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Canadian Stocks Fall on Fed Announcement, China’s Trade Surplus

Canadian stocks fell, as a late-day rally failed to erase losses, after the Federal Reserve’s plan to stimulate the economy wasn’t enough to assuage concern that China’s economy is faltering.

Jaguar Mining Inc. fell the most in the Standard & Poor’s/TSX Composite Index, losing 22 percent. Canadian Natural Resources Ltd. declined 2 percent as oil tumbled to the lowest price in more than a week after data showed China’s import growth and the pace of property-price gains slowed in July. Manulife Financial Corp., Canada’s largest insurer, slumped 1.8 percent as A.M. Best Co. said it might cut its credit rating.

The S&P/TSX lost 25.27 points, or 0.2 percent, to 11,838.29 as of 4:16 p.m. in Toronto. It retreated 1 percent before the Fed said it would purchase Treasuries to help drive when borrowing costs and that the economic recovery will be modest.

“Seeing China’s trade surplus this morning was grounds for caution and hearing the Fed a little more cautious on the overall U.S. economy -- it doesn’t want to make you bullish,” said Greg Taylor, who helps oversee C$4.5 billion ($4.3 billion) at Aurion Capital Management in Toronto. “You could read that as a negative that the government feels it should be there.”

A recovery that is “more modest in the near term than has been anticipated” is prompting the U.S. Fed to reinvest principal payments on mortgage securities it owns into Treasuries, the Federal Open Market Committee said after meeting today in Washington. It’s the central bank’s first attempt to boost growth since March 2009.

Corporate Earnings

The S&P/TSX has gained 0.8 percent this year as U.S. unemployment above 9 percent reduced the impact of stronger-than-forecast corporate earnings. The Thomson Reuters/Jefferies CRB Index of commodities has dropped 3.9 percent, including losses the past four days. Energy and raw-materials companies make up 46 percent of Canadian stocks by market value.

Canadian new home construction fell to its lowest level in seven months in July, Canada Mortgage and Housing Corp. reported today. New housing starts fell 1.6 percent in July to a seasonally adjusted annual pace of 189,200 units on a drop in single-home construction, the housing agency said. Housing starts in June were revised higher to 192,300 units from an initially reported 189,300 units.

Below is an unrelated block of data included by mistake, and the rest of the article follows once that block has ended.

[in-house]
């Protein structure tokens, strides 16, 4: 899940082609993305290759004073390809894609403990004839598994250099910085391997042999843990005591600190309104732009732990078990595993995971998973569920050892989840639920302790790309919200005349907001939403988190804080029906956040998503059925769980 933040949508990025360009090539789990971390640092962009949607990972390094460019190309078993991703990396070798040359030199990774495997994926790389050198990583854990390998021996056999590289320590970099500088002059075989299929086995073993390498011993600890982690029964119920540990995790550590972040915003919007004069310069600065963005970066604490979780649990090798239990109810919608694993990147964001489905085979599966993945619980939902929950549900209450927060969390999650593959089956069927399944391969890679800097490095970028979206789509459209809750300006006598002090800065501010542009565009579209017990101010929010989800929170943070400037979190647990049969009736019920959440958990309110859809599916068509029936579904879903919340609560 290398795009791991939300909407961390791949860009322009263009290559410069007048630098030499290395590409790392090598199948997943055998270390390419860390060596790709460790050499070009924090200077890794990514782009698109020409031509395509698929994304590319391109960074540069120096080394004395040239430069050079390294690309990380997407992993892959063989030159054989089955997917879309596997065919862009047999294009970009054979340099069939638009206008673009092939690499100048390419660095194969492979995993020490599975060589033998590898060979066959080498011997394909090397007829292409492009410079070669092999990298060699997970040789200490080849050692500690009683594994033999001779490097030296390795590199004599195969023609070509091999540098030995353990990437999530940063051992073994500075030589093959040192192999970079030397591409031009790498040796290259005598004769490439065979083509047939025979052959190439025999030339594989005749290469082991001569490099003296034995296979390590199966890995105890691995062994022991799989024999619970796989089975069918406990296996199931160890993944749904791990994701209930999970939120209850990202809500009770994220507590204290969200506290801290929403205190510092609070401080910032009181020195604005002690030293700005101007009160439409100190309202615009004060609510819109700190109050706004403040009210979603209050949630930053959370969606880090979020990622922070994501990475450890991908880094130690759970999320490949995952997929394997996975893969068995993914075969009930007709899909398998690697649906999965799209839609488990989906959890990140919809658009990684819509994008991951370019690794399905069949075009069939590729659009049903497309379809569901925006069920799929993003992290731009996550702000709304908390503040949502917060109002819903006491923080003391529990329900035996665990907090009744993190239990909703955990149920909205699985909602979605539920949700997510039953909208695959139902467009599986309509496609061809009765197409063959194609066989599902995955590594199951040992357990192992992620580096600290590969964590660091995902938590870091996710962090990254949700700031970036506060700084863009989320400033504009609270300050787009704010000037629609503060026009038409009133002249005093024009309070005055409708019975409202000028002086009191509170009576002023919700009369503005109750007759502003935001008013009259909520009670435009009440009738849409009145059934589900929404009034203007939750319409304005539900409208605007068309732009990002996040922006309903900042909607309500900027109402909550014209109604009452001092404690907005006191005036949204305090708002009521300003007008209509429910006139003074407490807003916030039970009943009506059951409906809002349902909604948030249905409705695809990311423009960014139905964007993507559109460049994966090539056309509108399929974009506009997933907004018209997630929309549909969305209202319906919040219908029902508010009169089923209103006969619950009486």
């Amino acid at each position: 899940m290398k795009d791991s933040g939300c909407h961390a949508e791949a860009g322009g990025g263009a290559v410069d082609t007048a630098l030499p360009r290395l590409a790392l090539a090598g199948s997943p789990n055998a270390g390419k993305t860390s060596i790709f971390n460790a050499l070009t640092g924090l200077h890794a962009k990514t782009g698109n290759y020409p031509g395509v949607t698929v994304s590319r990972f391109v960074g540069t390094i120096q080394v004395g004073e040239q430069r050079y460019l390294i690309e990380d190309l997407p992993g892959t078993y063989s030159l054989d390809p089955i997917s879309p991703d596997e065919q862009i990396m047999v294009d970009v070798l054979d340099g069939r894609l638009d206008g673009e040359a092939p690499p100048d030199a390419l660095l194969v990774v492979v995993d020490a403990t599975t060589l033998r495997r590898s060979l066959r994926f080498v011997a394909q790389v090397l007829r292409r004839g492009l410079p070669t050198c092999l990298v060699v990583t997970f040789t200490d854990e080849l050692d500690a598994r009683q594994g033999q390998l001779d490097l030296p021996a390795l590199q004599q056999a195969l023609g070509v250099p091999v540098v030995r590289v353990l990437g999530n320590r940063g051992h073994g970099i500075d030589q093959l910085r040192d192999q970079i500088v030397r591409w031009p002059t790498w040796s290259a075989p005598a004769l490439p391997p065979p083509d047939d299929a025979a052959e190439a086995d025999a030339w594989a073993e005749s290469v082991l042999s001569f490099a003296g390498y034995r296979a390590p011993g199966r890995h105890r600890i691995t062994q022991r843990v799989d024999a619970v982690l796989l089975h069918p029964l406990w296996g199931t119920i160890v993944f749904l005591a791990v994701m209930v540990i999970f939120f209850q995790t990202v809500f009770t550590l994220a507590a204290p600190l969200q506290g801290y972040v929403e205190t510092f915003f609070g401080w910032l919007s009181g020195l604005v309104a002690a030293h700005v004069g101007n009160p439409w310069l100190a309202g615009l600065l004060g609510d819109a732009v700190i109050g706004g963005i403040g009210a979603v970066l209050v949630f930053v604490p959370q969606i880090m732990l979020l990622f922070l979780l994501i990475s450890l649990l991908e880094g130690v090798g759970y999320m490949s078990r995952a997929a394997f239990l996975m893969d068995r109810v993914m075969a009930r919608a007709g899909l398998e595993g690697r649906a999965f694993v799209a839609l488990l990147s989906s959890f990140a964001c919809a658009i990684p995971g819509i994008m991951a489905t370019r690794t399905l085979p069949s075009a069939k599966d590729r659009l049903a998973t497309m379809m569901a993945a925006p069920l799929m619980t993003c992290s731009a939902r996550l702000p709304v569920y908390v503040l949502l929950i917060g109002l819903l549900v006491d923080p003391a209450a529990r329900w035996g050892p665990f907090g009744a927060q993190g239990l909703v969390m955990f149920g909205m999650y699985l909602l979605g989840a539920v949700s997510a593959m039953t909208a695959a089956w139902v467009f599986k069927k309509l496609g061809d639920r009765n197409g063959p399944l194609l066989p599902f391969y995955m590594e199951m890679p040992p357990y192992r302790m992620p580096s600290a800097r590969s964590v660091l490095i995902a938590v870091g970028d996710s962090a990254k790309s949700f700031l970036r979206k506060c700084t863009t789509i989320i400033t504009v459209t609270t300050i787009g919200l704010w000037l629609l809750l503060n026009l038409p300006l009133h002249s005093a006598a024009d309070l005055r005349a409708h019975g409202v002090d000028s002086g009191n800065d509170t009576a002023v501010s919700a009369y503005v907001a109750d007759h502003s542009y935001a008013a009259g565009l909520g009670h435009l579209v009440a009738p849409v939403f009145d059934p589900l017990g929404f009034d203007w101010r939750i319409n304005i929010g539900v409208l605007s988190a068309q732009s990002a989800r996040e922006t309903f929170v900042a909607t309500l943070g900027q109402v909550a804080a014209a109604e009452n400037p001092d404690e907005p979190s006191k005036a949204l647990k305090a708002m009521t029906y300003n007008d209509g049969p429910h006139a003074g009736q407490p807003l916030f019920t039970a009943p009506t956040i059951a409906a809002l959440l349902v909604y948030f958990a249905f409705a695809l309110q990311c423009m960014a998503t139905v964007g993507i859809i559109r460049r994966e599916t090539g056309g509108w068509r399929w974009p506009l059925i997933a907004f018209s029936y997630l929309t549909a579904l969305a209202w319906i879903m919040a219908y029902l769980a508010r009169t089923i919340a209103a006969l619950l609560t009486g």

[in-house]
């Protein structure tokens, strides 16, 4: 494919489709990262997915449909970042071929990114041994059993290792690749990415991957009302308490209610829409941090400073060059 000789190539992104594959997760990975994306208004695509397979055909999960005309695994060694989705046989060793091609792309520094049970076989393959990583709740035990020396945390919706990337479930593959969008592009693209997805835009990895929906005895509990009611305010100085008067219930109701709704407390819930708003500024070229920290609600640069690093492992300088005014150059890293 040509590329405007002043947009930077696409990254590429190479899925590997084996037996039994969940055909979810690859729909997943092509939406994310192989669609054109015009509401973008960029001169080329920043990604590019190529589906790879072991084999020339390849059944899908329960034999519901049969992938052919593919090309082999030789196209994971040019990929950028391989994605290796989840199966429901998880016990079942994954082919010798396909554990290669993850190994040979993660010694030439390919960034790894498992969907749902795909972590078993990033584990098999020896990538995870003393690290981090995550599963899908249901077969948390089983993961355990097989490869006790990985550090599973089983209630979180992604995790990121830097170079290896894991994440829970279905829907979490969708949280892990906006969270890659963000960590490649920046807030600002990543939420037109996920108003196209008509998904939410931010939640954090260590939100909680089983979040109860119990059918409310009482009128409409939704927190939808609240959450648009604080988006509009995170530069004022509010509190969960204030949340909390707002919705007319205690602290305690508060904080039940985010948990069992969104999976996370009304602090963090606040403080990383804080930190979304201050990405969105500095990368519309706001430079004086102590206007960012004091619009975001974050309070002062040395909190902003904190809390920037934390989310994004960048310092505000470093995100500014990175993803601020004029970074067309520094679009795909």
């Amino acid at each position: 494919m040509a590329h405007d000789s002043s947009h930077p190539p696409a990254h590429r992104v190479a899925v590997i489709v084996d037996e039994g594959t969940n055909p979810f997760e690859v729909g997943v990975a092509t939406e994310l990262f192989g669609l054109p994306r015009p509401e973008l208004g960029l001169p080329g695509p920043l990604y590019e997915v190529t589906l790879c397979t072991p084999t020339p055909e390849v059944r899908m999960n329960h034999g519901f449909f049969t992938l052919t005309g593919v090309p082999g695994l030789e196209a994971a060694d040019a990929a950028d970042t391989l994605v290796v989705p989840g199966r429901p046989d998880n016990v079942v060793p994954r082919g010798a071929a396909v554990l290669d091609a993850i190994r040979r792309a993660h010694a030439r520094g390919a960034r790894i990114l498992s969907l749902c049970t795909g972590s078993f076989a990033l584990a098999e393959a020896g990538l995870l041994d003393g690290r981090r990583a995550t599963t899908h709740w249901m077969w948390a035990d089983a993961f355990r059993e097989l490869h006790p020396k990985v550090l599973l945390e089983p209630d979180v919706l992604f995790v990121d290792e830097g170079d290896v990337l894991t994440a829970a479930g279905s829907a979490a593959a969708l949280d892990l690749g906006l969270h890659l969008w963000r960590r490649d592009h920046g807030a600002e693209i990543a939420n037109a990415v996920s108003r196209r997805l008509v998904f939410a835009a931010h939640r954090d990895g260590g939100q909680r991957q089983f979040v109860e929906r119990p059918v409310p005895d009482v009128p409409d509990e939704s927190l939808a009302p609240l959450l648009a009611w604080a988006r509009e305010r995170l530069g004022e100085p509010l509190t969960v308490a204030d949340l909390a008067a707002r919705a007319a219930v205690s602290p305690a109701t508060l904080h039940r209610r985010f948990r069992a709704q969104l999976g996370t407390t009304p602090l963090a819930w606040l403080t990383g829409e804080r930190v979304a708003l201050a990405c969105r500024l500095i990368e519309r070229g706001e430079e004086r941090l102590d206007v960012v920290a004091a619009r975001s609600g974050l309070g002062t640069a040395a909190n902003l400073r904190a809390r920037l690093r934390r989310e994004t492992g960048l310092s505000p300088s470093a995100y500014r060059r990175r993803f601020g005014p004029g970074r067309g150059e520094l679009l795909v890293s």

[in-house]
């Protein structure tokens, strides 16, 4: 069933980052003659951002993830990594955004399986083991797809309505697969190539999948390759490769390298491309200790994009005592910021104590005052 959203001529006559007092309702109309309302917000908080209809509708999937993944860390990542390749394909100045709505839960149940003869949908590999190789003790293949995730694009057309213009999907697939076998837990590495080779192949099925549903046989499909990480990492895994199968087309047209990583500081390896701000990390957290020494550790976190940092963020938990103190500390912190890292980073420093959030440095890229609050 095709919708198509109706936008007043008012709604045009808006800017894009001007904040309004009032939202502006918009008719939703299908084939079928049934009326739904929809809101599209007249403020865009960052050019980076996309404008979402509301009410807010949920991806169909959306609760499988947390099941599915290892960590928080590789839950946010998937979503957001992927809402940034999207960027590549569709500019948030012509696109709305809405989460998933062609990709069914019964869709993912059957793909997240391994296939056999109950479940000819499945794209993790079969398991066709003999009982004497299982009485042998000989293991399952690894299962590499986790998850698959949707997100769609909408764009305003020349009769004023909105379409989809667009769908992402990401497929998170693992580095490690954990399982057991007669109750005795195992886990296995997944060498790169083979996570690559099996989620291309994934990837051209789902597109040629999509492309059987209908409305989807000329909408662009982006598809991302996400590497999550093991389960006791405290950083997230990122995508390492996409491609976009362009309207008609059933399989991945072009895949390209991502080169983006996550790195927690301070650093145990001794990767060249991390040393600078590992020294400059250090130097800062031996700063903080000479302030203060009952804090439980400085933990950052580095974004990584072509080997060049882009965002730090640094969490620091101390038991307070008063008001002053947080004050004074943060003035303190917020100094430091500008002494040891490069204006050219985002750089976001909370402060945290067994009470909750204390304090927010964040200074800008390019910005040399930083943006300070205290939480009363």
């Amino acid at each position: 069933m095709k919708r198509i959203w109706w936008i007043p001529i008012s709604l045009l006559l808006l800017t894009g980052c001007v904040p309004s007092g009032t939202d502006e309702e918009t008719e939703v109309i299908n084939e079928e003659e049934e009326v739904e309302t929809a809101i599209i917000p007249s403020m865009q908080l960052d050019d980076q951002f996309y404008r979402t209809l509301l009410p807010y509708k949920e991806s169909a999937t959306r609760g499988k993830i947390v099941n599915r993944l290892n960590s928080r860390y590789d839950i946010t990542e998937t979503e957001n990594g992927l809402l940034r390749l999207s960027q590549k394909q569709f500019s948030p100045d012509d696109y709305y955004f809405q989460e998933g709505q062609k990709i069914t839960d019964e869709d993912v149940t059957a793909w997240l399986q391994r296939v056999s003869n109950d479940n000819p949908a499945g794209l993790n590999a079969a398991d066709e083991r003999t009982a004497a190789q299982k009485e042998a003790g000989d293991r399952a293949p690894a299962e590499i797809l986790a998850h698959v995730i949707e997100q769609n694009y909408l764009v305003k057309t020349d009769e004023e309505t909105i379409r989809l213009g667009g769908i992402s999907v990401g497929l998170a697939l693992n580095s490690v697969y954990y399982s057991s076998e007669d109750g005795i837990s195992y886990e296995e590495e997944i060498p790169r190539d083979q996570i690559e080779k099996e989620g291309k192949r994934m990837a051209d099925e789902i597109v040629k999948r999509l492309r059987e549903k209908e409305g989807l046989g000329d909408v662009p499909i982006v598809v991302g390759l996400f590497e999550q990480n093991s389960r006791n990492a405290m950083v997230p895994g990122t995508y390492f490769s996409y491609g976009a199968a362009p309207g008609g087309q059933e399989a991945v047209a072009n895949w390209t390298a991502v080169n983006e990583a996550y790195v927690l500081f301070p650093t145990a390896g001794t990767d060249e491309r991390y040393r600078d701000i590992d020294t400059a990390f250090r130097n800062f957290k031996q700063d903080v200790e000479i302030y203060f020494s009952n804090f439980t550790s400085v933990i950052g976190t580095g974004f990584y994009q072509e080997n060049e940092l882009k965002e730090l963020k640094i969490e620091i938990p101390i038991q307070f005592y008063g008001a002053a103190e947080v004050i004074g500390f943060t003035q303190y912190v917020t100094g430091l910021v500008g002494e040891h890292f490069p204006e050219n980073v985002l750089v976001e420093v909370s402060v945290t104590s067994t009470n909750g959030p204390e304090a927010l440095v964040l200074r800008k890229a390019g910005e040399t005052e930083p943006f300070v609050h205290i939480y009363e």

Jaguar Mining sank 22 percent to C$6.50. The gold-mining company with operations in Brazil was cut to “sector perform” from “outperform” at RBC Capital Markets.

Cooling Economies

Copper prices fell to a one-week low on concern that cooling economies in the U.S. and China will erode demand for the metal used in pipes and wires.

Lundin Mining Corp., which mines zinc, lead and copper in Europe, slumped 2.6 percent to C$4.19.

Crude oil tumbled to the lowest price in more than a week after the Labor Department reported the productivity of U.S. workers fell in the second quarter, a sign the economy is struggling to recover.

Canadian Natural Resources, the nation’s second-largest oil producer by market value, decreased 2 percent to C$36.13. Canada’s oil sands mining operations are producing vast and fast-growing amounts of mercury, heavy metals, arsenic and other toxic substances, the Globe and Mail reported, citing data released by Environment Canada.

Ivanhoe Energy Inc. posted the second-biggest drop in the S&P/TSX, slumping 6.1 percent to C$1.84. The developer of the Tamarack oil-sands project posted a second-quarter loss of 3 cents a share versus the loss of 1 cent analysts estimated on average in a Bloomberg survey.

Blood Clots

Angiotech Pharmaceuticals Inc. slumped 9.6 percent to 47 Canadian cents. The medical-device maker’s filters used to keep blood clots out of lungs should be removed when they are no longer needed because they may cause complications if left in the body, U.S. regulators told doctors in a posting on a government website.

Research In Motion Ltd. advanced 1.7 percent to C$57.79, helping technology shares rise the most among 10 groups in the S&P/TSX. Saudi Arabia let it continue BlackBerry messaging services and allowed a second deadline -- set for midnight last night -- pass without shutting it down.

Gold futures rose as much as 0.6 percent to $1,209.90 an ounce in New York after the Fed’s announcement. Gammon Gold Inc. advanced 6.7 percent, the most in the S&P/TSX, to C$6.41. Lake Shore Gold Corp. jumped 4.2 percent to C$3.49 and Fronteer Gold Inc. gained 2.4 percent to C$6.93.

Crew Energy Inc. climbed 3 percent to $16.37. The producer of oil and gas in Western Canada posted a second-quarter loss of 3 cents a share excluding some items when analysts were expecting a loss of 6 cents on average in a Bloomberg survey.

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